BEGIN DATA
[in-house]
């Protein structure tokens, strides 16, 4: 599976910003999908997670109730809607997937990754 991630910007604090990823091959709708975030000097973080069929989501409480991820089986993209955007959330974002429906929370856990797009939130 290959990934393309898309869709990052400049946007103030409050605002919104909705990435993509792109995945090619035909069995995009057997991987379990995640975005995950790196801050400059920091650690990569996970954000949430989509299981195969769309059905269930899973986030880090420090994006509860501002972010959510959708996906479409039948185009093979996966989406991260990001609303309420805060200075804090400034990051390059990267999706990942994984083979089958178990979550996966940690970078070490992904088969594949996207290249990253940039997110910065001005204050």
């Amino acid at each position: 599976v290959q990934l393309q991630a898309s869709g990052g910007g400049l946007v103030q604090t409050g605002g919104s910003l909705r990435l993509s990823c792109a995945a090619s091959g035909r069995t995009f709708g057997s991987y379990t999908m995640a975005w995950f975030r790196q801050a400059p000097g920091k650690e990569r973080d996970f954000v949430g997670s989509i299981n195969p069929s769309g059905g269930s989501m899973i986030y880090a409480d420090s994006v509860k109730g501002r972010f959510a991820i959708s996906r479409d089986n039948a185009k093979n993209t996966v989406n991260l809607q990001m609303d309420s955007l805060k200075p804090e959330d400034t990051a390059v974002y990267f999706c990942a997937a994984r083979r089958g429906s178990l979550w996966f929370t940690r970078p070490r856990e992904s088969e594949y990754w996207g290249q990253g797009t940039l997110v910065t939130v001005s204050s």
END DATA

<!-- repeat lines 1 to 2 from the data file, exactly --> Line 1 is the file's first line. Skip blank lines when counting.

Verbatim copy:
[in-house]
């Protein structure tokens, strides 16, 4: 599976910003999908997670109730809607997937990754 991630910007604090990823091959709708975030000097973080069929989501409480991820089986993209955007959330974002429906929370856990797009939130 290959990934393309898309869709990052400049946007103030409050605002919104909705990435993509792109995945090619035909069995995009057997991987379990995640975005995950790196801050400059920091650690990569996970954000949430989509299981195969769309059905269930899973986030880090420090994006509860501002972010959510959708996906479409039948185009093979996966989406991260990001609303309420805060200075804090400034990051390059990267999706990942994984083979089958178990979550996966940690970078070490992904088969594949996207290249990253940039997110910065001005204050």